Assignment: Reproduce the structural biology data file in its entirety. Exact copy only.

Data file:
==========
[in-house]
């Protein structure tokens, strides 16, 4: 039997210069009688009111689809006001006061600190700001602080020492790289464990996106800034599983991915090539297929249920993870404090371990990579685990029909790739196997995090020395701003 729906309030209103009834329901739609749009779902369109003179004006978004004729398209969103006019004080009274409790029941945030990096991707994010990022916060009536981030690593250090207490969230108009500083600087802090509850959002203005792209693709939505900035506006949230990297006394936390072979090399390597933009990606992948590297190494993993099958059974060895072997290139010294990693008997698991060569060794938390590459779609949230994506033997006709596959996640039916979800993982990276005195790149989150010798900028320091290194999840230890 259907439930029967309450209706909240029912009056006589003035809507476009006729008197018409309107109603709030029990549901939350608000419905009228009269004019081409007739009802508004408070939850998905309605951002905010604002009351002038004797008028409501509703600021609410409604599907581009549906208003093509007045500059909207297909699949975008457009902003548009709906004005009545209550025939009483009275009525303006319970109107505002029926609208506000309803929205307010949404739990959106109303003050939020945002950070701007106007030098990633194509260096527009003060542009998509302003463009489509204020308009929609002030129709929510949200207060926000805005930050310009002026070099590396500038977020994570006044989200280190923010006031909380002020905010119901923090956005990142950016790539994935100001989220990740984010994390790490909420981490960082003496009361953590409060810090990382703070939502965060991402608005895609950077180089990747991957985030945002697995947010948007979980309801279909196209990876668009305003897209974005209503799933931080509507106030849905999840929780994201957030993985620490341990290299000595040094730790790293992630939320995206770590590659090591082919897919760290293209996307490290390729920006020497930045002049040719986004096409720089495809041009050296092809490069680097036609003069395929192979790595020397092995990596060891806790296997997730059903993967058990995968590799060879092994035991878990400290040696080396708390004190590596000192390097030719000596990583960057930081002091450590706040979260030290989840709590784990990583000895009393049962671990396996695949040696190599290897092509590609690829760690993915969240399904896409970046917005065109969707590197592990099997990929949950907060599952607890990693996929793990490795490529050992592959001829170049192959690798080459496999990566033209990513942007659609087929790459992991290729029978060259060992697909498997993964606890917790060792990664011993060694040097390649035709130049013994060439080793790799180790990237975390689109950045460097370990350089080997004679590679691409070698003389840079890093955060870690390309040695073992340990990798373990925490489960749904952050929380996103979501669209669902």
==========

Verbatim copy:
[in-house]
């Protein structure tokens, strides 16, 4: 039997210069009688009111689809006001006061600190700001602080020492790289464990996106800034599983991915090539297929249920993870404090371990990579685990029909790739196997995090020395701003 729906309030209103009834329901739609749009779902369109003179004006978004004729398209969103006019004080009274409790029941945030990096991707994010990022916060009536981030690593250090207490969230108009500083600087802090509850959002203005792209693709939505900035506006949230990297006394936390072979090399390597933009990606992948590297190494993993099958059974060895072997290139010294990693008997698991060569060794938390590459779609949230994506033997006709596959996640039916979800993982990276005195790149989150010798900028320091290194999840230890 259907439930029967309450209706909240029912009056006589003035809507476009006729008197018409309107109603709030029990549901939350608000419905009228009269004019081409007739009802508004408070939850998905309605951002905010604002009351002038004797008028409501509703600021609410409604599907581009549906208003093509007045500059909207297909699949975008457009902003548009709906004005009545209550025939009483009275009525303006319970109107505002029926609208506000309803929205307010949404739990959106109303003050939020945002950070701007106007030098990633194509260096527009003060542009998509302003463009489509204020308009929609002030129709929510949200207060926000805005930050310009002026070099590396500038977020994570006044989200280190923010006031909380002020905010119901923090956005990142950016790539994935100001989220990740984010994390790490909420981490960082003496009361953590409060810090990382703070939502965060991402608005895609950077180089990747991957985030945002697995947010948007979980309801279909196209990876668009305003897209974005209503799933931080509507106030849905999840929780994201957030993985620490341990290299000595040094730790790293992630939320995206770590590659090591082919897919760290293209996307490290390729920006020497930045002049040719986004096409720089495809041009050296092809490069680097036609003069395929192979790595020397092995990596060891806790296997997730059903993967058990995968590799060879092994035991878990400290040696080396708390004190590596000192390097030719000596990583960057930081002091450590706040979260030290989840709590784990990583000895009393049962671990396996695949040696190599290897092509590609690829760690993915969240399904896409970046917005065109969707590197592990099997990929949950907060599952607890990693996929793990490795490529050992592959001829170049192959690798080459496999990566033209990513942007659609087929790459992991290729029978060259060992697909498997993964606890917790060792990664011993060694040097390649035709130049013994060439080793790799180790990237975390689109950045460097370990350089080997004679590679691409070698003389840079890093955060870690390309040695073992340990990798373990925490489960749904952050929380996103979501669209669902």